Yesterday I did a long program for NELINET, entitled “Trepidation or Anticipation?: The Future of Cataloging and Catalogers.” This topic has been a theme of mine for some time, and I’d been invited to do this program after doing a similar, though shorter, one at the Massachusetts Library Association in the spring. The response to the initial announcement was gratifyingly strong, and we ended up with an audience of about 55, including one logged in from Missouri.
I admit to coming into these sessions with an expectation that I’m going to have to win over people to the “anticipation” side of things—I suppose some of that derives from the skepticism I still hear online (a few loud voices predominating, I will admit). The group was quick to reassure me that they weren’t by any means as resistant to the changes washing over us as I had anticipated—they “got it,” were ready to hear what they had to do to make it happen. They were a great audience, asked good questions and listened to the answers, then asked some more questions. But I’m going to have to change my approach somewhat, I can see that.
I was interested to hear from one participant that it was the reference librarians in her shop who were the most resistant to change. Every time something new was added to the catalog, be it book jackets, tags or reviews, the front desk folks wanted it eliminated—deemed it “confusing.” I’d never heard this, and questioned her after the session—did she think this was an anomaly in her library or more a wide spread phenomenon? She didn’t know, but noted that it was generally those who’d been around the longest who were the most resistant. As someone having a birthday ending in a zero in a few weeks, I wasn’t happy to hear that (though sadly not surprised).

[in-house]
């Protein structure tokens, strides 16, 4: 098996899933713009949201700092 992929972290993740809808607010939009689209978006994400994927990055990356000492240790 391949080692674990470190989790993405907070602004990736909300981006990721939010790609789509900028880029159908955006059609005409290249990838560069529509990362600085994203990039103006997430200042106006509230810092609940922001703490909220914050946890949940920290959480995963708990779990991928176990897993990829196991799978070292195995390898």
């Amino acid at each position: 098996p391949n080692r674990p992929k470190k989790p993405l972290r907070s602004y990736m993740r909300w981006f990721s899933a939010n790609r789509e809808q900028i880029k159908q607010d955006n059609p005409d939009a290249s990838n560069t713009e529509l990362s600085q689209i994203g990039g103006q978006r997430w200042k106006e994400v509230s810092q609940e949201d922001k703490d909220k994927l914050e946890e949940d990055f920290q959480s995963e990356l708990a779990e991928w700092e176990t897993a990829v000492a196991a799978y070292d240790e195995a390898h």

One of the participants questioned me about Heidi Hoermann’s presentation to the OLAC/MOUG Conference in Cleveland this past September. This presentation, which predicted the death of RDA and the rebirth of AACR2, took the lists and the library blogosphere by storm when it first hit Slideshare. Though I’ve also criticized the JSC publicly myself, and don’t necessarily disagree with many of Heidi’s points, I think she’s way off base concluding that because of the acknowledged flaws, RDA is dead. I find it disturbing that someone who’s teaching the next generation of librarians has so thoroughly missed some of the important work going on around RDA (particularly the work of the DCMI/RDA Task Group, which I’m co-leading), and then focuses primarily on the failings of the JSC process in concluding that RDA is dead. I admit to occasionally getting far too adamant when commenting on this particular point of view, but it disturbs me greatly.
I’m wondering if this change I’m starting to see—from trepidation to anticipation—has implications for how we think about training catalogers for RDA. I’m quite sure that, before we train, we need to prepare catalogers for the training itself by giving them a more general introduction to what has changed about their mission. I’m finding that as I do these presentations, I’m starting to see what works, and what doesn’t. I’ll try to keep posting on this because I think it’s critically important that we not make too many simple assumptions about how this training ought to proceed, and miss the boat entirely.